Twenty-five years ago is, as you might have realised in the last few months, roughly the time when I started listening to music in earnest. I was discovering electronic artists left, right, and centre, and loving pretty much all of them. Perhaps my oddest discovery of that time, though, was Sparks.
I’ve written before about their curious fame in the UK – by this stage, they had already been having hits for over two decades, but for me, they arrived from nowhere, in late 1994 or early 1995, with an intelligent, witty, silly, and also American form of Europop, with When Do I Get to Sing “My Way”. It snuck into the lower reaches of the Top 40 twice, getting nothing like its just desserts, but the mystique that they held for me was incredible.
Gratuitous Sax & Senseless Violins was an easy album to miss, if you didn’t realise who Sparks were, and I did – I don’t think I heard the album until two or three years later, and even when I did, I would have been utterly confused by opening track Gratuitous Sax. It’s an acapella piece, which really serves little purpose except to bookend the album and remind you of who Sparks used to be.
After that, the hits – or what should have been hits, anyway – come thick and fast. When Do I Get to Sing “My Way” still sounds catchy and majestic, with its huge synth lines and beautifully underplayed witty lyrics. Second single When I Kiss You (I Hear Charlie Parker Playing) brings an uncomfortably fast, entirely daft lyric. Unlike the earlier single, this probably shouldn’t have been a chart topper, but it should at least have been all over the radio – “For me it’s all just fine / Because she’s a Frank Lloyd Wright design,” must be one of the finest pop lyrics ever written.
The eighties had not been kind to Sparks – they had followed up the huge No. 1 in Heaven with the better formed Terminal Jive, but despite trying pretty much ever year after that, nothing had really lived up to their earlier material. But after a six year career break (they had gone off for their first attempt to break the Hollywood movie industry), Sparks had returned with some of their best songs yet.
Some of the best titles, too – Frankly, Scarlett, I Don’t Give a Damn is brilliant from the get go. By 1994, analogue synthesisers were making a long-awaited comeback, and the haunting warmth in the background of this song is particularly striking. Couple that with more great lyrics, and you basically have all the ingredients you need.
It doesn’t let up, either – I Thought I Told You to Wait in the Car has a sillier feel initially, as the title is chanted a few times over, but there’s a huge acid bass line (I desperately want to describe it as “burping like a bullfrog,” which was stated of another Sparks single National Crime Awareness Week when that came out, but for some reason that didn’t make it onto this album). One you realise that and start enjoying the verse, you’ll realise that this is yet another excellent track.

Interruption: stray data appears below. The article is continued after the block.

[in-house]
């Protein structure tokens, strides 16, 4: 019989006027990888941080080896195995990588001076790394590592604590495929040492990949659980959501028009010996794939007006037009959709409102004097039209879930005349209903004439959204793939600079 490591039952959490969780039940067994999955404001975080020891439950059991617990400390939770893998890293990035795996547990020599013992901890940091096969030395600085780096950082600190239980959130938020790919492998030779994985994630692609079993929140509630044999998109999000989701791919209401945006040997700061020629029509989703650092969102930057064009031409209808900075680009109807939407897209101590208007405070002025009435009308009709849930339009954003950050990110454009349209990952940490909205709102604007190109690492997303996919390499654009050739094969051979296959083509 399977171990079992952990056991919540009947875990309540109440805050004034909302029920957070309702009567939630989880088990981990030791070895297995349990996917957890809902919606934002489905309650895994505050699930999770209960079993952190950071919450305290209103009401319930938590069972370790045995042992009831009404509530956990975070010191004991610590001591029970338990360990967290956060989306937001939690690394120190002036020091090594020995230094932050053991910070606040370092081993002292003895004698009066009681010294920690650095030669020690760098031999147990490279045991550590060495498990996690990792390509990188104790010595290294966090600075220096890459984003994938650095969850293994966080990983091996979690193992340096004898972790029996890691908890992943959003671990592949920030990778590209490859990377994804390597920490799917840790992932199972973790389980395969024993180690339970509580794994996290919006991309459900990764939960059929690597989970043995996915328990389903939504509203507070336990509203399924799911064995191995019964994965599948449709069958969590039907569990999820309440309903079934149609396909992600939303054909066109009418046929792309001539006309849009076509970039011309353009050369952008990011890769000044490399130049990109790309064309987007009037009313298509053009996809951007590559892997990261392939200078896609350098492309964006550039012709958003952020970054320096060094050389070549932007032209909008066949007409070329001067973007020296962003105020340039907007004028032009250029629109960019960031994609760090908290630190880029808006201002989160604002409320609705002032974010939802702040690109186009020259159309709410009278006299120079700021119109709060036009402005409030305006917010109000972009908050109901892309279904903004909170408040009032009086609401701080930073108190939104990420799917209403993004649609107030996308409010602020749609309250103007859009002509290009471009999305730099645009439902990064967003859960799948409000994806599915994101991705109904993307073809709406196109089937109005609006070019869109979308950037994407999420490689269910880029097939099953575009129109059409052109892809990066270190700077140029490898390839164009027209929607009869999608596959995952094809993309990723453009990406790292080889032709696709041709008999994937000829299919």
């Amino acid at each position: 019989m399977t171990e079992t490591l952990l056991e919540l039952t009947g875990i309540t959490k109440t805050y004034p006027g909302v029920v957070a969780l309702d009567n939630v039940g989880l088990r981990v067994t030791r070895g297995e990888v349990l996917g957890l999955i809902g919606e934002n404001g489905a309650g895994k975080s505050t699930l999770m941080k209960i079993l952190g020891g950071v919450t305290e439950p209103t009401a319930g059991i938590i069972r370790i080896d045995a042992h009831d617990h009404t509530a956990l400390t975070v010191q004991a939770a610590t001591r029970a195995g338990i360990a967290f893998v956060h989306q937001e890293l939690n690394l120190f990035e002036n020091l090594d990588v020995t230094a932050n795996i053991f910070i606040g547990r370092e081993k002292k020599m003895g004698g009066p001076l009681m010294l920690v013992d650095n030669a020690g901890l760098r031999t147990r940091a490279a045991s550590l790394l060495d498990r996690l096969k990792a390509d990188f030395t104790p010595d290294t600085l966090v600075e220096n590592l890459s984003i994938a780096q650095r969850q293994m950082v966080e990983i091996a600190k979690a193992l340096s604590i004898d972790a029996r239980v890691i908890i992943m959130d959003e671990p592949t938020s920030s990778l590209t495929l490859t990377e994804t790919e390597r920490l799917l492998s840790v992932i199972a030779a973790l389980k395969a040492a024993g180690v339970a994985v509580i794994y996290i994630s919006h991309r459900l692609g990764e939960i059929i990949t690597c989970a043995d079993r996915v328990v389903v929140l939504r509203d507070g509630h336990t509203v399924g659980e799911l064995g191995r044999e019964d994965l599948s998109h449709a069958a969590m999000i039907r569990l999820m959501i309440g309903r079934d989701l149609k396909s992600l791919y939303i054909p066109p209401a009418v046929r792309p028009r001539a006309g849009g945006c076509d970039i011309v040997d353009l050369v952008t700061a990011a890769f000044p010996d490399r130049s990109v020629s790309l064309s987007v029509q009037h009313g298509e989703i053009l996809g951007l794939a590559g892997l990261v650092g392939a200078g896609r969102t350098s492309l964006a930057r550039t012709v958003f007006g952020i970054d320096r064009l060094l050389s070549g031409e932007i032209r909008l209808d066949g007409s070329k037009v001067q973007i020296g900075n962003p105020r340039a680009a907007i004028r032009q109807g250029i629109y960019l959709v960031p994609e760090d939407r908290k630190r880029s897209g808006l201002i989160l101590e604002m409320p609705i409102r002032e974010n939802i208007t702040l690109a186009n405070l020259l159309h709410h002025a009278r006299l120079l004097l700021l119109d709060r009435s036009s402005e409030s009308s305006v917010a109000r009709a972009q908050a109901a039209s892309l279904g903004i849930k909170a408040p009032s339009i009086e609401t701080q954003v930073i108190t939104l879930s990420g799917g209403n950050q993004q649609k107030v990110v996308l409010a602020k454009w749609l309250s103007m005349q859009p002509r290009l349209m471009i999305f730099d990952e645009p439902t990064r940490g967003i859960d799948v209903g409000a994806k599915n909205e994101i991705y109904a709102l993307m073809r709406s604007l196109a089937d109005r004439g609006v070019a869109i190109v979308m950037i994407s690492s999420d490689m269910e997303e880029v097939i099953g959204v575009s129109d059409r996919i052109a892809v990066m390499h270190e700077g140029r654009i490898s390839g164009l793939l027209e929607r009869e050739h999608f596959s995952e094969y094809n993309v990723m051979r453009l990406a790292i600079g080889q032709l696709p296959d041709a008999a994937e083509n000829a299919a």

By Hear No Evil, See No Evil, Speak No Evil, which closes Side A of the ultra-rare vinyl edition, it’s starting to get a bit silly. The quality really ought to have let up a little by now, but it really hasn’t. The opening lyric “I’m the wife of Clinton / I don’t have a problem with all of this,” is, of course, timeless, and the chorus is a bit anticlimactic this time, but the verses are adorable.
Side B opens with third single Now That I Own the BBC, which I think might be my least favourite track on here apart from the bookends, but that really isn’t saying a lot. More clever, instantly quotable lyrics, more catchy melodies – just a slightly cheesy house piano part that perhaps makes Motiv8‘s single mix the better version of this (which should probably be a surprise, given how rude I’ve been about him in the past).
Sparks were, though, clearly masters of their trade by this stage. There was no sign of any of the mistakes they might have made on previous albums – they were letting themselves be gloriously silly, while also being entirely professional and slick. This was, I think, the start of their time of being seen as legendary, which would probably peak with Lil’ Beethoven a few years later.
If you weren’t familiar with Tsui Hark at this point, it won’t take you long to catch up – he’s a film director, he’s made several films, and he’s won several awards for his films. This is a typically hilarious laid back track which samples Hark, interviewed by Bill Kong, and listing his films. Perhaps because of their LA upbringing, the movie industry has always played a big role for Sparks, but this might be the album where it really comes to a fore. Tsui Hark is a silly track, yes, but it’s great fun too.
The thing is, though, Sparks‘ silliness is always carefully played, and so while The Ghost of Liberace may joke about blinding drivers with shiny suits, it’s also a tender love song at heart, with a rippling piano line. Then Let’s Go Surfing, a catchy West Coast sunseeker anthem that always felt a little confusing to the teenage me in grey middle England. Now, it just feels triumphant.
There’s just one track left, the other bookend piece, Senseless Violins. As with the opener, you probably have to have a decent understanding of Sparks to understand why it’s here, but at worse you’ll think it’s a daft way to close the album, so it doesn’t do too much harm.
So Gratuitous Sax & Senseless Violins is Sparks‘ grand comeback, after what was then their longest career break to date. Somehow in the meantime, they had found a confidence and strength that really shines on this album. There’s really little to fault here – sixteen albums into their career, and it must, surely, be one of their best?
The remastered edition of Gratuitous Sax & Senseless Violins is still widely available, and while I’m not really sure about what they did with the artwork, this is probably the easiest version to track down.